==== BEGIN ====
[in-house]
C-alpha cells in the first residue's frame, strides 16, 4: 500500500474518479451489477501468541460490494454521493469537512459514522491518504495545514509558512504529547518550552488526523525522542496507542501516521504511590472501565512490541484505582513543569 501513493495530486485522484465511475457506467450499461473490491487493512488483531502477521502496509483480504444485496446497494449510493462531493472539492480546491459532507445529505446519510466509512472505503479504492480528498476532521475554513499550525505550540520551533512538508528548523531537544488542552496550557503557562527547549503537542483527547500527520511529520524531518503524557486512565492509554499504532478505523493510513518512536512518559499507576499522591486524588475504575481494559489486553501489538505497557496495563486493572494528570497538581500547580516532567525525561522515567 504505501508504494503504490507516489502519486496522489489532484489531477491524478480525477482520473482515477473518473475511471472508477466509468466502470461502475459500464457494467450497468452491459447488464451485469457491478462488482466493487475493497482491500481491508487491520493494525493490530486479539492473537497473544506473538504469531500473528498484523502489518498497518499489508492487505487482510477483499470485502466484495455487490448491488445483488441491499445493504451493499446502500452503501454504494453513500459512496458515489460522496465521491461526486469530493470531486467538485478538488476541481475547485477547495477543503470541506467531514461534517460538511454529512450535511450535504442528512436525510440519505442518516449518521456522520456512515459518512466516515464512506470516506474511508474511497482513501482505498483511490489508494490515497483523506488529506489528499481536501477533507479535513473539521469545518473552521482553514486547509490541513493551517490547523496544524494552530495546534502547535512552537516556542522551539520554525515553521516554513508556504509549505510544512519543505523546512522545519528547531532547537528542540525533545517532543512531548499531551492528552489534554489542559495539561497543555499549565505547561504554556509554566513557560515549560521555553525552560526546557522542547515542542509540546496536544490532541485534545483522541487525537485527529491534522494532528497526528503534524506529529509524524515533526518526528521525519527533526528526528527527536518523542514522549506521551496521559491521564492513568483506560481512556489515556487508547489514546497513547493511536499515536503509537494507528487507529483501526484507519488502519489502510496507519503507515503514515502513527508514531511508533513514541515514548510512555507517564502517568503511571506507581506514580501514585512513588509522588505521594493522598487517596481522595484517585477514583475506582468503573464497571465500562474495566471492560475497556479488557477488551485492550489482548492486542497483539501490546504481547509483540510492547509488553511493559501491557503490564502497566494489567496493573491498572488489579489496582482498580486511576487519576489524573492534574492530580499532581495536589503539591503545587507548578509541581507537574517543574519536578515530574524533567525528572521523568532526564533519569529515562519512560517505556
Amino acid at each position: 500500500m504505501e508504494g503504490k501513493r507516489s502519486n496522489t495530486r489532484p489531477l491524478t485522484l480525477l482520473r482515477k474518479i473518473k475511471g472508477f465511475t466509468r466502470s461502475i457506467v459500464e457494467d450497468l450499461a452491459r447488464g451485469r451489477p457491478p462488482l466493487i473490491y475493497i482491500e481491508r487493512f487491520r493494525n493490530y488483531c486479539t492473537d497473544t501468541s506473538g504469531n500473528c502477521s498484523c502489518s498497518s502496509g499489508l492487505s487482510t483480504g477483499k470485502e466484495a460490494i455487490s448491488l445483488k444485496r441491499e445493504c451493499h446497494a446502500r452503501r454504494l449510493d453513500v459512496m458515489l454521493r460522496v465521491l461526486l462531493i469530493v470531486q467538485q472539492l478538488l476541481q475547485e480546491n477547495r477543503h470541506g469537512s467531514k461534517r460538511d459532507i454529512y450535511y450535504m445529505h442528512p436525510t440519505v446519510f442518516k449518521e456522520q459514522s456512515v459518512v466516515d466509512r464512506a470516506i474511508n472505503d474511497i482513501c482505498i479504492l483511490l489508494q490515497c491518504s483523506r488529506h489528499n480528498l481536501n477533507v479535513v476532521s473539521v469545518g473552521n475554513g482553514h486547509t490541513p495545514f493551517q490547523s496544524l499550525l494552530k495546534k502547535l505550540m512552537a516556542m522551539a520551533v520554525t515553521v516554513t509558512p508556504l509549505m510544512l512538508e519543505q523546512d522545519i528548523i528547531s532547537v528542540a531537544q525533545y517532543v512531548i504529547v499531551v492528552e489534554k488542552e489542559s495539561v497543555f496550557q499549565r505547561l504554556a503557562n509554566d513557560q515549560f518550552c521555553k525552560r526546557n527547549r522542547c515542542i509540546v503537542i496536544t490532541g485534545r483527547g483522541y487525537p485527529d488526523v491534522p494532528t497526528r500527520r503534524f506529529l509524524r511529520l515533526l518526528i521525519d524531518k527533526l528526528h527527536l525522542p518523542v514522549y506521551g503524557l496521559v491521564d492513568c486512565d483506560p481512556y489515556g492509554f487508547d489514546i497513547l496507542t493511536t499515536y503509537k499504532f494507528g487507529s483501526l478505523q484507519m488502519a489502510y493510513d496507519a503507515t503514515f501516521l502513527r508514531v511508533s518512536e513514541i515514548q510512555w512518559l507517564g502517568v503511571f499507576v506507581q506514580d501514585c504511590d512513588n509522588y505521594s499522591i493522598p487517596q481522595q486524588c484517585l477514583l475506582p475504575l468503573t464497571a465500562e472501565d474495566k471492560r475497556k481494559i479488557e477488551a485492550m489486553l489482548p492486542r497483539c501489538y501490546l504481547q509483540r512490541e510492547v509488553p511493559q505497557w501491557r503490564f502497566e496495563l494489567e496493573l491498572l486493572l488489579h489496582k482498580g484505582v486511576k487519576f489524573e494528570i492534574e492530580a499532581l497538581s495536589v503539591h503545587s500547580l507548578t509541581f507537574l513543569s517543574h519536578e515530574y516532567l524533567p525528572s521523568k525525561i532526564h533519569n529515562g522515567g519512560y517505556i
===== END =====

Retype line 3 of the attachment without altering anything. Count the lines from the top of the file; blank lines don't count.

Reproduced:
Amino acid at each position: 500500500m504505501e508504494g503504490k501513493r507516489s502519486n496522489t495530486r489532484p489531477l491524478t485522484l480525477l482520473r482515477k474518479i473518473k475511471g472508477f465511475t466509468r466502470s461502475i457506467v459500464e457494467d450497468l450499461a452491459r447488464g451485469r451489477p457491478p462488482l466493487i473490491y475493497i482491500e481491508r487493512f487491520r493494525n493490530y488483531c486479539t492473537d497473544t501468541s506473538g504469531n500473528c502477521s498484523c502489518s498497518s502496509g499489508l492487505s487482510t483480504g477483499k470485502e466484495a460490494i455487490s448491488l445483488k444485496r441491499e445493504c451493499h446497494a446502500r452503501r454504494l449510493d453513500v459512496m458515489l454521493r460522496v465521491l461526486l462531493i469530493v470531486q467538485q472539492l478538488l476541481q475547485e480546491n477547495r477543503h470541506g469537512s467531514k461534517r460538511d459532507i454529512y450535511y450535504m445529505h442528512p436525510t440519505v446519510f442518516k449518521e456522520q459514522s456512515v459518512v466516515d466509512r464512506a470516506i474511508n472505503d474511497i482513501c482505498i479504492l483511490l489508494q490515497c491518504s483523506r488529506h489528499n480528498l481536501n477533507v479535513v476532521s473539521v469545518g473552521n475554513g482553514h486547509t490541513p495545514f493551517q490547523s496544524l499550525l494552530k495546534k502547535l505550540m512552537a516556542m522551539a520551533v520554525t515553521v516554513t509558512p508556504l509549505m510544512l512538508e519543505q523546512d522545519i528548523i528547531s532547537v528542540a531537544q525533545y517532543v512531548i504529547v499531551v492528552e489534554k488542552e489542559s495539561v497543555f496550557q499549565r505547561l504554556a503557562n509554566d513557560q515549560f518550552c521555553k525552560r526546557n527547549r522542547c515542542i509540546v503537542i496536544t490532541g485534545r483527547g483522541y487525537p485527529d488526523v491534522p494532528t497526528r500527520r503534524f506529529l509524524r511529520l515533526l518526528i521525519d524531518k527533526l528526528h527527536l525522542p518523542v514522549y506521551g503524557l496521559v491521564d492513568c486512565d483506560p481512556y489515556g492509554f487508547d489514546i497513547l496507542t493511536t499515536y503509537k499504532f494507528g487507529s483501526l478505523q484507519m488502519a489502510y493510513d496507519a503507515t503514515f501516521l502513527r508514531v511508533s518512536e513514541i515514548q510512555w512518559l507517564g502517568v503511571f499507576v506507581q506514580d501514585c504511590d512513588n509522588y505521594s499522591i493522598p487517596q481522595q486524588c484517585l477514583l475506582p475504575l468503573t464497571a465500562e472501565d474495566k471492560r475497556k481494559i479488557e477488551a485492550m489486553l489482548p492486542r497483539c501489538y501490546l504481547q509483540r512490541e510492547v509488553p511493559q505497557w501491557r503490564f502497566e496495563l494489567e496493573l491498572l486493572l488489579h489496582k482498580g484505582v486511576k487519576f489524573e494528570i492534574e492530580a499532581l497538581s495536589v503539591h503545587s500547580l507548578t509541581f507537574l513543569s517543574h519536578e515530574y516532567l524533567p525528572s521523568k525525561i532526564h533519569n529515562g522515567g519512560y517505556i